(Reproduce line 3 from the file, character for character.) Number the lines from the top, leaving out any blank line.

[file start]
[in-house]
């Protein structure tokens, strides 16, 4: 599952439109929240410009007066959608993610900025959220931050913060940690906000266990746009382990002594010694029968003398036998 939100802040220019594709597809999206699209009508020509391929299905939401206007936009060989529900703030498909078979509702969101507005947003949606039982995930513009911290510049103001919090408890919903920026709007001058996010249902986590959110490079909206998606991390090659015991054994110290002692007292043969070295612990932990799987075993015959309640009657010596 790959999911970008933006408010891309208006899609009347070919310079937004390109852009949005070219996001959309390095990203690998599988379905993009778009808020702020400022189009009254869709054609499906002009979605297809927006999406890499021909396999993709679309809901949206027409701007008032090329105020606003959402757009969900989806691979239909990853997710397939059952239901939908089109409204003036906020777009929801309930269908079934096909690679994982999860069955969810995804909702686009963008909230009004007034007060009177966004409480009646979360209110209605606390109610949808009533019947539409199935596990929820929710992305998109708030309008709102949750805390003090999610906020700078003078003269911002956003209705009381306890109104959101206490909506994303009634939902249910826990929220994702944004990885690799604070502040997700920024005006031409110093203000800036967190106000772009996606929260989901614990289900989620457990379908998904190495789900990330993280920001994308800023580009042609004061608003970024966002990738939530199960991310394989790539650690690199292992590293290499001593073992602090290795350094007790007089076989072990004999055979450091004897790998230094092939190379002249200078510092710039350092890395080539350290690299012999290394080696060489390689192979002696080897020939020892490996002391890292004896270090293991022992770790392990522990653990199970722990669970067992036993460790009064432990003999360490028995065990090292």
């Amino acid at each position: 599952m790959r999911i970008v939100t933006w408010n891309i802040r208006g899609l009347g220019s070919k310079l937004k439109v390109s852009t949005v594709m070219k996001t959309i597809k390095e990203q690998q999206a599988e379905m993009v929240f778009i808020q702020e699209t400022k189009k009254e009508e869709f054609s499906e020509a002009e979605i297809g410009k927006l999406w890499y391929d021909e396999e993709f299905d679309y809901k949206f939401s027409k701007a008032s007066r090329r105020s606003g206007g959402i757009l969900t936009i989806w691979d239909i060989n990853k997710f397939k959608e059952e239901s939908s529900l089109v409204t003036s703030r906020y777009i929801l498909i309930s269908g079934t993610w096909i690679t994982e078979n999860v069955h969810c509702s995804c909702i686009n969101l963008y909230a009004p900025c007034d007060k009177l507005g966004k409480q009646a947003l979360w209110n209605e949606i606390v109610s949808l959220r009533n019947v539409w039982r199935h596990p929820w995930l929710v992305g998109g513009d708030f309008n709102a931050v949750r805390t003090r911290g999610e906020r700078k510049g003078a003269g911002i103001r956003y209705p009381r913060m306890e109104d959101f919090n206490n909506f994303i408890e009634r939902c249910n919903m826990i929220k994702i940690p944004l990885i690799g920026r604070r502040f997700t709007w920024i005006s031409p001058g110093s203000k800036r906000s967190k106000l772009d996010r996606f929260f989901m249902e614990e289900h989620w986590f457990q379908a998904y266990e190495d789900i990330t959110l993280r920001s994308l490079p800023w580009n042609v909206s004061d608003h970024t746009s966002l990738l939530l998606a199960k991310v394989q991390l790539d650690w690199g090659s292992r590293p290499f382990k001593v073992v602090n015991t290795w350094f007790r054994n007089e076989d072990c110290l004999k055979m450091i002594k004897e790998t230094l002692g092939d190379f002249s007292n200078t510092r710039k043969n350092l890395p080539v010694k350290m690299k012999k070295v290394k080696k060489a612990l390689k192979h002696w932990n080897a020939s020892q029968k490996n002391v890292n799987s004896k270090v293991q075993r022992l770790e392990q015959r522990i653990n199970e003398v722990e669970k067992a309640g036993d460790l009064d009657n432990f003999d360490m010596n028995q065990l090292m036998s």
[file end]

């Amino acid at each position: 599952m790959r999911i970008v939100t933006w408010n891309i802040r208006g899609l009347g220019s070919k310079l937004k439109v390109s852009t949005v594709m070219k996001t959309i597809k390095e990203q690998q999206a599988e379905m993009v929240f778009i808020q702020e699209t400022k189009k009254e009508e869709f054609s499906e020509a002009e979605i297809g410009k927006l999406w890499y391929d021909e396999e993709f299905d679309y809901k949206f939401s027409k701007a008032s007066r090329r105020s606003g206007g959402i757009l969900t936009i989806w691979d239909i060989n990853k997710f397939k959608e059952e239901s939908s529900l089109v409204t003036s703030r906020y777009i929801l498909i309930s269908g079934t993610w096909i690679t994982e078979n999860v069955h969810c509702s995804c909702i686009n969101l963008y909230a009004p900025c007034d007060k009177l507005g966004k409480q009646a947003l979360w209110n209605e949606i606390v109610s949808l959220r009533n019947v539409w039982r199935h596990p929820w995930l929710v992305g998109g513009d708030f309008n709102a931050v949750r805390t003090r911290g999610e906020r700078k510049g003078a003269g911002i103001r956003y209705p009381r913060m306890e109104d959101f919090n206490n909506f994303i408890e009634r939902c249910n919903m826990i929220k994702i940690p944004l990885i690799g920026r604070r502040f997700t709007w920024i005006s031409p001058g110093s203000k800036r906000s967190k106000l772009d996010r996606f929260f989901m249902e614990e289900h989620w986590f457990q379908a998904y266990e190495d789900i990330t959110l993280r920001s994308l490079p800023w580009n042609v909206s004061d608003h970024t746009s966002l990738l939530l998606a199960k991310v394989q991390l790539d650690w690199g090659s292992r590293p290499f382990k001593v073992v602090n015991t290795w350094f007790r054994n007089e076989d072990c110290l004999k055979m450091i002594k004897e790998t230094l002692g092939d190379f002249s007292n200078t510092r710039k043969n350092l890395p080539v010694k350290m690299k012999k070295v290394k080696k060489a612990l390689k192979h002696w932990n080897a020939s020892q029968k490996n002391v890292n799987s004896k270090v293991q075993r022992l770790e392990q015959r522990i653990n199970e003398v722990e669970k067992a309640g036993d460790l009064d009657n432990f003999d360490m010596n028995q065990l090292m036998s």